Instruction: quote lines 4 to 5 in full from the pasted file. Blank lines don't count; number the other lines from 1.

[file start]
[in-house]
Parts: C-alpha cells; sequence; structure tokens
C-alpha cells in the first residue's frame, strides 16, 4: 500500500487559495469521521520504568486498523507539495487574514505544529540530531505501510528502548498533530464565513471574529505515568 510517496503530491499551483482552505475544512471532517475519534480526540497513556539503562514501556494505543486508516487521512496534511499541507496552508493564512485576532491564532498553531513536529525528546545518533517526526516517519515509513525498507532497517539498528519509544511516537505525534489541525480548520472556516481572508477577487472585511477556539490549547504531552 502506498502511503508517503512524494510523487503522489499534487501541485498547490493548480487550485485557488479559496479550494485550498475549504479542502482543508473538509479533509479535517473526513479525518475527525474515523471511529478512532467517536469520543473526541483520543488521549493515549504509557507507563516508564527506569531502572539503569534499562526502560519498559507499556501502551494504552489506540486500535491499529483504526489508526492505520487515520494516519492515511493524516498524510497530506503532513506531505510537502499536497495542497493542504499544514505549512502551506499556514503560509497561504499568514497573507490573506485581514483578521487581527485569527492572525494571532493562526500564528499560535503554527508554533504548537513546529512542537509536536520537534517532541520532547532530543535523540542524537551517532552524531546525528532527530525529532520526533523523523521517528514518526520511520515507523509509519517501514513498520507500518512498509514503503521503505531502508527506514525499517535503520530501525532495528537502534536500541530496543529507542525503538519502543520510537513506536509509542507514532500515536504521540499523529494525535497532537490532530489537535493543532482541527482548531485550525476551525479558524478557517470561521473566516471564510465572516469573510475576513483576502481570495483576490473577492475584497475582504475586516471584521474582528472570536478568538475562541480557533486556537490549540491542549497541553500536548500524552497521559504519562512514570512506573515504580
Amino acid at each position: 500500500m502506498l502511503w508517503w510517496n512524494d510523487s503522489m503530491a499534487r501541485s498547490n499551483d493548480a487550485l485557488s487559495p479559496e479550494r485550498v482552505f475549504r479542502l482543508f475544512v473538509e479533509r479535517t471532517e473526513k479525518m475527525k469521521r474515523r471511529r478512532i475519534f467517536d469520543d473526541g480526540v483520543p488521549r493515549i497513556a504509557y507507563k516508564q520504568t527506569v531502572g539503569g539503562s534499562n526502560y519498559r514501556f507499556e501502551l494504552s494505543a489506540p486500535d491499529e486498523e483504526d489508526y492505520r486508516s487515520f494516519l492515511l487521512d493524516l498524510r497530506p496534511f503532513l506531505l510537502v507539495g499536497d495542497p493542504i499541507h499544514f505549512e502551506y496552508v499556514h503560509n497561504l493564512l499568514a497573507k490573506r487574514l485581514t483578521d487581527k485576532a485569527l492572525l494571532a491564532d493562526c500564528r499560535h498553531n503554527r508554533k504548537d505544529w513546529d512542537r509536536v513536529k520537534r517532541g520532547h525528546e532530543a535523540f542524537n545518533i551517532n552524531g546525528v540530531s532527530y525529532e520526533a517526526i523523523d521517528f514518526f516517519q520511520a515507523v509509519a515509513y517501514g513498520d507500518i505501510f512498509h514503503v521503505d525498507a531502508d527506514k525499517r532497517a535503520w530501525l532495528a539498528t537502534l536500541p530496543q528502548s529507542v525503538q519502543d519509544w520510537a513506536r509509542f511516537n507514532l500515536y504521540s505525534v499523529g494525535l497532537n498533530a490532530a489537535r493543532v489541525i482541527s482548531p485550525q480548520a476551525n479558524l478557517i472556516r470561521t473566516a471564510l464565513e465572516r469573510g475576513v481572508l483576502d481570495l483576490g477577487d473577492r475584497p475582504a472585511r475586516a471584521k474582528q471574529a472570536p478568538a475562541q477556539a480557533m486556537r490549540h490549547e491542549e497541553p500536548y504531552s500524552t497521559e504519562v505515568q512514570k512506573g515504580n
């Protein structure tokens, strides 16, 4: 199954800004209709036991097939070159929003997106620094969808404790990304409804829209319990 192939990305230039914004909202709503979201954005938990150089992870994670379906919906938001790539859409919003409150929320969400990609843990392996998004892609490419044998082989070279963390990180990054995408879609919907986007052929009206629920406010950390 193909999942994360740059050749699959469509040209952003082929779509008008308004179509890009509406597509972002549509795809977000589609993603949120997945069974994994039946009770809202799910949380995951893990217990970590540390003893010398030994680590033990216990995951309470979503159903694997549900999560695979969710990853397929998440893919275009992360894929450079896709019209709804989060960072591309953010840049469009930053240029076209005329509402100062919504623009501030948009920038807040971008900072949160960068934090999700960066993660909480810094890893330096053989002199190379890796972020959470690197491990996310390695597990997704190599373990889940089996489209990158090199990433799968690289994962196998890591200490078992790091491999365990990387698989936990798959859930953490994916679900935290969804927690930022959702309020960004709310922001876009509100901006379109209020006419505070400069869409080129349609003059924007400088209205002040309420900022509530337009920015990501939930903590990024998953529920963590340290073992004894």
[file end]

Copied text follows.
Amino acid at each position: 500500500m502506498l502511503w508517503w510517496n512524494d510523487s503522489m503530491a499534487r501541485s498547490n499551483d493548480a487550485l485557488s487559495p479559496e479550494r485550498v482552505f475549504r479542502l482543508f475544512v473538509e479533509r479535517t471532517e473526513k479525518m475527525k469521521r474515523r471511529r478512532i475519534f467517536d469520543d473526541g480526540v483520543p488521549r493515549i497513556a504509557y507507563k516508564q520504568t527506569v531502572g539503569g539503562s534499562n526502560y519498559r514501556f507499556e501502551l494504552s494505543a489506540p486500535d491499529e486498523e483504526d489508526y492505520r486508516s487515520f494516519l492515511l487521512d493524516l498524510r497530506p496534511f503532513l506531505l510537502v507539495g499536497d495542497p493542504i499541507h499544514f505549512e502551506y496552508v499556514h503560509n497561504l493564512l499568514a497573507k490573506r487574514l485581514t483578521d487581527k485576532a485569527l492572525l494571532a491564532d493562526c500564528r499560535h498553531n503554527r508554533k504548537d505544529w513546529d512542537r509536536v513536529k520537534r517532541g520532547h525528546e532530543a535523540f542524537n545518533i551517532n552524531g546525528v540530531s532527530y525529532e520526533a517526526i523523523d521517528f514518526f516517519q520511520a515507523v509509519a515509513y517501514g513498520d507500518i505501510f512498509h514503503v521503505d525498507a531502508d527506514k525499517r532497517a535503520w530501525l532495528a539498528t537502534l536500541p530496543q528502548s529507542v525503538q519502543d519509544w520510537a513506536r509509542f511516537n507514532l500515536y504521540s505525534v499523529g494525535l497532537n498533530a490532530a489537535r493543532v489541525i482541527s482548531p485550525q480548520a476551525n479558524l478557517i472556516r470561521t473566516a471564510l464565513e465572516r469573510g475576513v481572508l483576502d481570495l483576490g477577487d473577492r475584497p475582504a472585511r475586516a471584521k474582528q471574529a472570536p478568538a475562541q477556539a480557533m486556537r490549540h490549547e491542549e497541553p500536548y504531552s500524552t497521559e504519562v505515568q512514570k512506573g515504580n
């Protein structure tokens, strides 16, 4: 199954800004209709036991097939070159929003997106620094969808404790990304409804829209319990 192939990305230039914004909202709503979201954005938990150089992870994670379906919906938001790539859409919003409150929320969400990609843990392996998004892609490419044998082989070279963390990180990054995408879609919907986007052929009206629920406010950390 193909999942994360740059050749699959469509040209952003082929779509008008308004179509890009509406597509972002549509795809977000589609993603949120997945069974994994039946009770809202799910949380995951893990217990970590540390003893010398030994680590033990216990995951309470979503159903694997549900999560695979969710990853397929998440893919275009992360894929450079896709019209709804989060960072591309953010840049469009930053240029076209005329509402100062919504623009501030948009920038807040971008900072949160960068934090999700960066993660909480810094890893330096053989002199190379890796972020959470690197491990996310390695597990997704190599373990889940089996489209990158090199990433799968690289994962196998890591200490078992790091491999365990990387698989936990798959859930953490994916679900935290969804927690930022959702309020960004709310922001876009509100901006379109209020006419505070400069869409080129349609003059924007400088209205002040309420900022509530337009920015990501939930903590990024998953529920963590340290073992004894």